Sudan was poised Saturday to celebrate a historic deal between generals and protest leaders for a transition to civilian rule, which many hope will bring increased freedom and prosperity.
During a ceremony to be held at a hall by the Nile in the capital Khartoum, members of the Transitional Military Council and protest leaders are expected to sign documents defining a 39-month transition.
But the road to democracy remains fraught with obstacles, even if the mood was celebratory as foreign dignitaries as well as thousands of citizens from all over Sudan converged for the occasion.
The deal reached on August 4 — the Constitutional Declaration — brought an end to nearly eight months of upheaval that saw masses mobilise against president Omar al-Bashir, who was ousted in April after 30 years in power.
The agreement brokered by the African Union and Ethiopia was welcomed with relief by both sides; protesters celebrated what they see as the victory of their “revolution”, while the generals took credit for averting civil war.
In the town of Atbara — the birthplace of the protests back in December — people on Friday night danced and sang at the train station as they prepared to travel to Khartoum, videos shared on social media showed.
“Civilian rule, civilian rule,” they chanted, promising to avenge the estimated 250 allegedly killed by security forces during the protests.
With Saturday’s official signing, Sudan is set to kick off a process that includes important first steps.
The composition of the transitional civilian-majority ruling council is to be announced Sunday.
On Thursday, protest leaders agreed to nominate former senior UN official Abdalla Hamdok, a veteran economist, as prime minister.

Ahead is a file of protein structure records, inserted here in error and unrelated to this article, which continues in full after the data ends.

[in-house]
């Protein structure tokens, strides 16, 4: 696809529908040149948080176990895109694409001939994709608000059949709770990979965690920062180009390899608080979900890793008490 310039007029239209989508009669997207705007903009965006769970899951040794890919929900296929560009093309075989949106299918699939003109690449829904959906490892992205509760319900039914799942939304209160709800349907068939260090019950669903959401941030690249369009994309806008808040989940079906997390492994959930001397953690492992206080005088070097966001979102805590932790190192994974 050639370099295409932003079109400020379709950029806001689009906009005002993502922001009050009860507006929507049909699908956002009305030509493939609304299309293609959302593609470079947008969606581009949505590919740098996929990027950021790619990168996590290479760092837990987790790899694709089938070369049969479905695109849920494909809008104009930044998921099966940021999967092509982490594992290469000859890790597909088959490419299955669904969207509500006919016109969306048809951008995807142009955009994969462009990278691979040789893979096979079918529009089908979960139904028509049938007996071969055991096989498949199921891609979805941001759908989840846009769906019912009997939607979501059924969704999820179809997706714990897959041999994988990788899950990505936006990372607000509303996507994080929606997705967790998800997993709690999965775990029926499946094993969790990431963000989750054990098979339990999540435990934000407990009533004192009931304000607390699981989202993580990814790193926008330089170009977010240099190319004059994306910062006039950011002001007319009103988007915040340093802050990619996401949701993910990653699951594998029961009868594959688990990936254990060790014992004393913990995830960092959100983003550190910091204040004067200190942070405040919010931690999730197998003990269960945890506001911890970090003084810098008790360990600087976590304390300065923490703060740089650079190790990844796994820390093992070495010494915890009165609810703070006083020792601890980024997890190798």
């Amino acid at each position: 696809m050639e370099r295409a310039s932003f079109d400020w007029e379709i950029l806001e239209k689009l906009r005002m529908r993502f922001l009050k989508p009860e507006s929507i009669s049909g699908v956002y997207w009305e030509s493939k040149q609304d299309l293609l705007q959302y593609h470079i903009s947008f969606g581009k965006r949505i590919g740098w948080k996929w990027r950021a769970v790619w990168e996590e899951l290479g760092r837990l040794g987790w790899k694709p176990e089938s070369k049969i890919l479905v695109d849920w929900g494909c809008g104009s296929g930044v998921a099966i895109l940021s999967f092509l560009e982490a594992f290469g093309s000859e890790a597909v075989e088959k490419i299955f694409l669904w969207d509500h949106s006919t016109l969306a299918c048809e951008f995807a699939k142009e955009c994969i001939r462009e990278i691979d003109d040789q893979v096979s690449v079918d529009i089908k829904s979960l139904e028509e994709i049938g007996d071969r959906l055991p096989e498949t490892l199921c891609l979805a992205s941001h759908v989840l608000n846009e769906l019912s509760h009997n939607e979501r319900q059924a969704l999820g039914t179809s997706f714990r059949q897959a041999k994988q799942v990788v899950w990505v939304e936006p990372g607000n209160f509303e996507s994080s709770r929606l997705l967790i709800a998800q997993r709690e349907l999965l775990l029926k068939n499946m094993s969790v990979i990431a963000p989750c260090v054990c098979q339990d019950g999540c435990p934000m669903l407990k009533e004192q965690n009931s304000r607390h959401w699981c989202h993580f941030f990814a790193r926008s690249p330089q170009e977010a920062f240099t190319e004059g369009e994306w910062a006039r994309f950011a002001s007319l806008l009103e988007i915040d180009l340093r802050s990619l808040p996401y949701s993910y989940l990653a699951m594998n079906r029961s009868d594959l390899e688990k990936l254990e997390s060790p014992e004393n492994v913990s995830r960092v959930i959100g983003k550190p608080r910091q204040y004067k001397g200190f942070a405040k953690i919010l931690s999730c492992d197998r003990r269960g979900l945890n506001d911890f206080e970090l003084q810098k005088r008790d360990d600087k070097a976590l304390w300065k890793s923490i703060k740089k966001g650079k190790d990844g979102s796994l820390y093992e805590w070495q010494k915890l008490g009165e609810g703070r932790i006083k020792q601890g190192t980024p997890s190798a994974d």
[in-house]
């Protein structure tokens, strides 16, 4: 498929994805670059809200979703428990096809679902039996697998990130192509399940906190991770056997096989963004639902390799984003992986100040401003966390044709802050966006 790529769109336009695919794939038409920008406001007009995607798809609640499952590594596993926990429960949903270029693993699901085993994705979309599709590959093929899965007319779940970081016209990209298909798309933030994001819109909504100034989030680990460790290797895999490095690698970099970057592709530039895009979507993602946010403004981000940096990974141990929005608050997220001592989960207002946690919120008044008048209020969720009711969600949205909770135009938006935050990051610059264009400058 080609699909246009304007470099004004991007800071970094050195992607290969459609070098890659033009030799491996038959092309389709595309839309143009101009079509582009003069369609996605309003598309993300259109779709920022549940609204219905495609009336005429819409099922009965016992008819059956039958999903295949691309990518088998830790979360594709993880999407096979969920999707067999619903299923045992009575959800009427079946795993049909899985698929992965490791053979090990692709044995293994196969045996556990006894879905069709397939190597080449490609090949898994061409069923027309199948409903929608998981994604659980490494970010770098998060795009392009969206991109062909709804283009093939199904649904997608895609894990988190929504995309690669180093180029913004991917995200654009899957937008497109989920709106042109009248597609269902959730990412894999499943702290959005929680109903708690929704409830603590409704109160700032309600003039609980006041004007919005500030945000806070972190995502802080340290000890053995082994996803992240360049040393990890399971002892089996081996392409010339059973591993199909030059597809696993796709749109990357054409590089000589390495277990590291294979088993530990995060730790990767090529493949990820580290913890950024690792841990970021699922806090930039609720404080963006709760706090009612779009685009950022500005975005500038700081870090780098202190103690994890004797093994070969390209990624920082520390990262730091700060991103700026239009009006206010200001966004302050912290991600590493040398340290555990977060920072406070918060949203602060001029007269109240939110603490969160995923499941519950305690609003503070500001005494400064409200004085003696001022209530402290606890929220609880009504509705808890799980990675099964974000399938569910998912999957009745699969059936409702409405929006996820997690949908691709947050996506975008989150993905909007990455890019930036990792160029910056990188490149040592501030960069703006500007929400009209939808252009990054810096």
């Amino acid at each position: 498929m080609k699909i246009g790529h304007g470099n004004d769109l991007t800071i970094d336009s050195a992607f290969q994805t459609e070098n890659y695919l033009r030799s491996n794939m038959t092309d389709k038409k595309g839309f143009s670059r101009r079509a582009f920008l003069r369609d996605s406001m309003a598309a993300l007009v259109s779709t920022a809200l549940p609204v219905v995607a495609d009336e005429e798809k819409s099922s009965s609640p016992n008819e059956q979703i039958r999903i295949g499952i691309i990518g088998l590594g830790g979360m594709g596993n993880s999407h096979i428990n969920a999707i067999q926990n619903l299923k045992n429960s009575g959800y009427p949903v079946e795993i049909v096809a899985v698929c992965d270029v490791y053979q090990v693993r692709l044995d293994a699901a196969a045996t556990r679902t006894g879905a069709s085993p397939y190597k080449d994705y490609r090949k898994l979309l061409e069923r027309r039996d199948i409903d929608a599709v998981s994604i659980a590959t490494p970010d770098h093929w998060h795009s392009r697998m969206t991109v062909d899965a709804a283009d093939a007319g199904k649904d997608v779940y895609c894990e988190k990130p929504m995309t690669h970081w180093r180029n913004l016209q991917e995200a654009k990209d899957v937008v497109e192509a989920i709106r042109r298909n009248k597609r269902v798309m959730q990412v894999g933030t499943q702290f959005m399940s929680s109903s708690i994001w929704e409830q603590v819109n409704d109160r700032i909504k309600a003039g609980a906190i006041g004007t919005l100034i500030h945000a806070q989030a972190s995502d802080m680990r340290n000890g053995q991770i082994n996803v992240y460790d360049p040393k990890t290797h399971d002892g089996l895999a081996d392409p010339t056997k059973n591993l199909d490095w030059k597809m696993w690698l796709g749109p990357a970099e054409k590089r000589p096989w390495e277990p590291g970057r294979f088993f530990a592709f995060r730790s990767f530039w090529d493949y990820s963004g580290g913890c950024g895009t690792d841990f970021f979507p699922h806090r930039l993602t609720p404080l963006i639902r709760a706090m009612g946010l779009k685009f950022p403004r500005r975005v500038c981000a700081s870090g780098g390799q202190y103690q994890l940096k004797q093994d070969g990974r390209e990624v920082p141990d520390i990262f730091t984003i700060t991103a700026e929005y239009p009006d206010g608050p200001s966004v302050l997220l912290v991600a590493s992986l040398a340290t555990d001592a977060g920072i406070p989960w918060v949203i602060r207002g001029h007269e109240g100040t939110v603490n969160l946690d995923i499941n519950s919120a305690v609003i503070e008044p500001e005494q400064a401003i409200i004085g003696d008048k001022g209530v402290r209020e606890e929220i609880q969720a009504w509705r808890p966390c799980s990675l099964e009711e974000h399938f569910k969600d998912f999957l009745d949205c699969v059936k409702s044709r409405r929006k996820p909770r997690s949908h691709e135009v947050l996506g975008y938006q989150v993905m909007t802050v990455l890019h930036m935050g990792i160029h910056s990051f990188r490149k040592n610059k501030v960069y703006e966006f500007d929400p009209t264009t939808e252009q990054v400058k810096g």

He is expected to focus on attempting to stabilise Sudan’s economy, which went into a tailspin when the oil-rich south seceded in 2011 and was the focus of the initial protests.
But many Sudanese are already questioning the ability of the transitional institutions to rein in the military elite’s powers during the three-year period leading to planned elections.
The country of 40 million people will be ruled by an 11-member sovereign council and a government, which will — the deal makes clear — be dominated by civilians.
However, the interior and defence ministers are to be chosen by military members of the council.
“Political dynamics will matter more than pieces of paper,” said Rosalind Marsden from London’s Chatham House think tank.
“The biggest challenge facing the government will be dismantling the Islamist deep state… which took control of all state institutions and key sectors of the economy, including hundreds of businesses owned by the military-security apparatus.”
Saturday’s official ceremony is to be attended by Ethiopian Prime Minister Abiy Ahmed and several other top leaders from the region.
One of the most immediate diplomatic consequences of the compromise reached this month could be the lifting of a suspension slapped on Sudan by the African Union in June.
Lieutenant General Mohammed Ali Ibrahim, a senior member of the Transitional Military Council, said Friday that the official signing would “reopen the door for Sudan’s foreign relations.”
Bashir, who took power in a 1989 coup and is wanted by the International Criminal Court over an alleged genocidal campaign in the Darfur region, had been slated to appear in court Saturday on corruption charges.
But his trial has been postponed to an as yet undetermined date.
Amnesty International on Friday warned against allowing Bashir to escape trial in the Hague.
“Omar al-Bashir has evaded justice for far too long as the victims of horrific crimes still wait for justice and reparations,” it said.
Some within the protest camp are sceptical of the compromise deal, which they say did not do enough to curb the powers of the military or guarantee justice for those killed by security forces.
Absent from Saturday’s ceremony are also the various rebel groups from marginalised regions such as Darfur, Blue Nile and Southern Kordofan.
The Sudan Revolutionary Front that unites these insurgents has supported the protest movement but rejected the constitutional declaration, demanding representation in the government and more guarantees on peace talks.